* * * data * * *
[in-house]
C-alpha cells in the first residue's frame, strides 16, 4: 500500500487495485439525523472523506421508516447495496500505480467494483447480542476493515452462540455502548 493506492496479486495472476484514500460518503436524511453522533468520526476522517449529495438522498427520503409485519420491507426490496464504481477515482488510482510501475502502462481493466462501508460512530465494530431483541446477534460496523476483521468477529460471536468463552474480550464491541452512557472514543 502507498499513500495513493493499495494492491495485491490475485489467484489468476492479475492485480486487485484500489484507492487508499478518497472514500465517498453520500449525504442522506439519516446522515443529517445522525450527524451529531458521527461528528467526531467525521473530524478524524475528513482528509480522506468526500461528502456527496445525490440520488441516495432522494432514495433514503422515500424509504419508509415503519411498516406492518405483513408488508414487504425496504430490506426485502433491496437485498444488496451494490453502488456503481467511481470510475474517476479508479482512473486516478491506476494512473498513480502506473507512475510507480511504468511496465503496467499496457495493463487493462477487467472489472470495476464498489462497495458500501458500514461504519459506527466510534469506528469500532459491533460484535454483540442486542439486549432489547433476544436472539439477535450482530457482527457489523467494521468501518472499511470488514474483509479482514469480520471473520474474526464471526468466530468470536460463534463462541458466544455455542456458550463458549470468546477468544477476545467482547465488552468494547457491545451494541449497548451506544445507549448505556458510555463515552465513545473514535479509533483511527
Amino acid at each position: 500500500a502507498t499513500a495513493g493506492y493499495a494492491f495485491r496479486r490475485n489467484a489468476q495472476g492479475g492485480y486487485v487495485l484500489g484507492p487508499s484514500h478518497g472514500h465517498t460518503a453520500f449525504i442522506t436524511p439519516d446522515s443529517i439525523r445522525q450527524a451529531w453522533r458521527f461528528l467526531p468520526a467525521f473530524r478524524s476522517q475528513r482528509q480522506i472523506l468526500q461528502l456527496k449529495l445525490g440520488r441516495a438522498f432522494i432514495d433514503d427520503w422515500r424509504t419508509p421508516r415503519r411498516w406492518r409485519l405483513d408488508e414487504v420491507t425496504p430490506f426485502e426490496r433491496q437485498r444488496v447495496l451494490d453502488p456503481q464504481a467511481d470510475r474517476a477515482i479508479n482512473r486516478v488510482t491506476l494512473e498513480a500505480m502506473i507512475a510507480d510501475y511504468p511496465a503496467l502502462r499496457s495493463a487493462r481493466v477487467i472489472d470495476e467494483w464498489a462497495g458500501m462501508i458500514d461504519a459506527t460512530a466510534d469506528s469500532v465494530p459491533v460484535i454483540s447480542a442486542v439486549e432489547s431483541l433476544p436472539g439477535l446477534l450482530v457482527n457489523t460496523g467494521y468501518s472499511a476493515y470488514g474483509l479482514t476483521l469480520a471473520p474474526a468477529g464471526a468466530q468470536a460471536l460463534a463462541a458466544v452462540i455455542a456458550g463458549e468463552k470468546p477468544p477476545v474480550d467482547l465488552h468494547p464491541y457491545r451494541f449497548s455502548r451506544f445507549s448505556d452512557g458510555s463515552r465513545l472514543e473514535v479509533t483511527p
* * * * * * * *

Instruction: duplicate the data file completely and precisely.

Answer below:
[in-house]
C-alpha cells in the first residue's frame, strides 16, 4: 500500500487495485439525523472523506421508516447495496500505480467494483447480542476493515452462540455502548 493506492496479486495472476484514500460518503436524511453522533468520526476522517449529495438522498427520503409485519420491507426490496464504481477515482488510482510501475502502462481493466462501508460512530465494530431483541446477534460496523476483521468477529460471536468463552474480550464491541452512557472514543 502507498499513500495513493493499495494492491495485491490475485489467484489468476492479475492485480486487485484500489484507492487508499478518497472514500465517498453520500449525504442522506439519516446522515443529517445522525450527524451529531458521527461528528467526531467525521473530524478524524475528513482528509480522506468526500461528502456527496445525490440520488441516495432522494432514495433514503422515500424509504419508509415503519411498516406492518405483513408488508414487504425496504430490506426485502433491496437485498444488496451494490453502488456503481467511481470510475474517476479508479482512473486516478491506476494512473498513480502506473507512475510507480511504468511496465503496467499496457495493463487493462477487467472489472470495476464498489462497495458500501458500514461504519459506527466510534469506528469500532459491533460484535454483540442486542439486549432489547433476544436472539439477535450482530457482527457489523467494521468501518472499511470488514474483509479482514469480520471473520474474526464471526468466530468470536460463534463462541458466544455455542456458550463458549470468546477468544477476545467482547465488552468494547457491545451494541449497548451506544445507549448505556458510555463515552465513545473514535479509533483511527
Amino acid at each position: 500500500a502507498t499513500a495513493g493506492y493499495a494492491f495485491r496479486r490475485n489467484a489468476q495472476g492479475g492485480y486487485v487495485l484500489g484507492p487508499s484514500h478518497g472514500h465517498t460518503a453520500f449525504i442522506t436524511p439519516d446522515s443529517i439525523r445522525q450527524a451529531w453522533r458521527f461528528l467526531p468520526a467525521f473530524r478524524s476522517q475528513r482528509q480522506i472523506l468526500q461528502l456527496k449529495l445525490g440520488r441516495a438522498f432522494i432514495d433514503d427520503w422515500r424509504t419508509p421508516r415503519r411498516w406492518r409485519l405483513d408488508e414487504v420491507t425496504p430490506f426485502e426490496r433491496q437485498r444488496v447495496l451494490d453502488p456503481q464504481a467511481d470510475r474517476a477515482i479508479n482512473r486516478v488510482t491506476l494512473e498513480a500505480m502506473i507512475a510507480d510501475y511504468p511496465a503496467l502502462r499496457s495493463a487493462r481493466v477487467i472489472d470495476e467494483w464498489a462497495g458500501m462501508i458500514d461504519a459506527t460512530a466510534d469506528s469500532v465494530p459491533v460484535i454483540s447480542a442486542v439486549e432489547s431483541l433476544p436472539g439477535l446477534l450482530v457482527n457489523t460496523g467494521y468501518s472499511a476493515y470488514g474483509l479482514t476483521l469480520a471473520p474474526a468477529g464471526a468466530q468470536a460471536l460463534a463462541a458466544v452462540i455455542a456458550g463458549e468463552k470468546p477468544p477476545v474480550d467482547l465488552h468494547p464491541y457491545r451494541f449497548s455502548r451506544f445507549s448505556d452512557g458510555s463515552r465513545l472514543e473514535v479509533t483511527p